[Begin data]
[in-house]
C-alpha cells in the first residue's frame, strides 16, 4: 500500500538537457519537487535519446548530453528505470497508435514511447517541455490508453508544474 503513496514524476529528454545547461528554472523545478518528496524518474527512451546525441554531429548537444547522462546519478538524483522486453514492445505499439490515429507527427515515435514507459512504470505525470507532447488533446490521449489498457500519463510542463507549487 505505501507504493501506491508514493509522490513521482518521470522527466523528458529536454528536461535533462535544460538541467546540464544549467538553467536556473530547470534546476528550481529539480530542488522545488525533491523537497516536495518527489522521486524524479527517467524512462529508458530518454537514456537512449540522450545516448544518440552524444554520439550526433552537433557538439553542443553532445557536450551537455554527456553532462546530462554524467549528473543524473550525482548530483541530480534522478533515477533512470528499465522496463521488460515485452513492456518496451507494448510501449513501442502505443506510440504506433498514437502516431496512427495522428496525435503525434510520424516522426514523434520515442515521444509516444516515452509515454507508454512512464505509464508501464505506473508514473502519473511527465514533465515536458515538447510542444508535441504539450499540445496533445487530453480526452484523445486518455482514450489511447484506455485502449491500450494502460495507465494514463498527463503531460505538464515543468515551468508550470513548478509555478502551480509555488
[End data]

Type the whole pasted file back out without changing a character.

[in-house]
C-alpha cells in the first residue's frame, strides 16, 4: 500500500538537457519537487535519446548530453528505470497508435514511447517541455490508453508544474 503513496514524476529528454545547461528554472523545478518528496524518474527512451546525441554531429548537444547522462546519478538524483522486453514492445505499439490515429507527427515515435514507459512504470505525470507532447488533446490521449489498457500519463510542463507549487 505505501507504493501506491508514493509522490513521482518521470522527466523528458529536454528536461535533462535544460538541467546540464544549467538553467536556473530547470534546476528550481529539480530542488522545488525533491523537497516536495518527489522521486524524479527517467524512462529508458530518454537514456537512449540522450545516448544518440552524444554520439550526433552537433557538439553542443553532445557536450551537455554527456553532462546530462554524467549528473543524473550525482548530483541530480534522478533515477533512470528499465522496463521488460515485452513492456518496451507494448510501449513501442502505443506510440504506433498514437502516431496512427495522428496525435503525434510520424516522426514523434520515442515521444509516444516515452509515454507508454512512464505509464508501464505506473508514473502519473511527465514533465515536458515538447510542444508535441504539450499540445496533445487530453480526452484523445486518455482514450489511447484506455485502449491500450494502460495507465494514463498527463503531460505538464515543468515551468508550470513548478509555478502551480509555488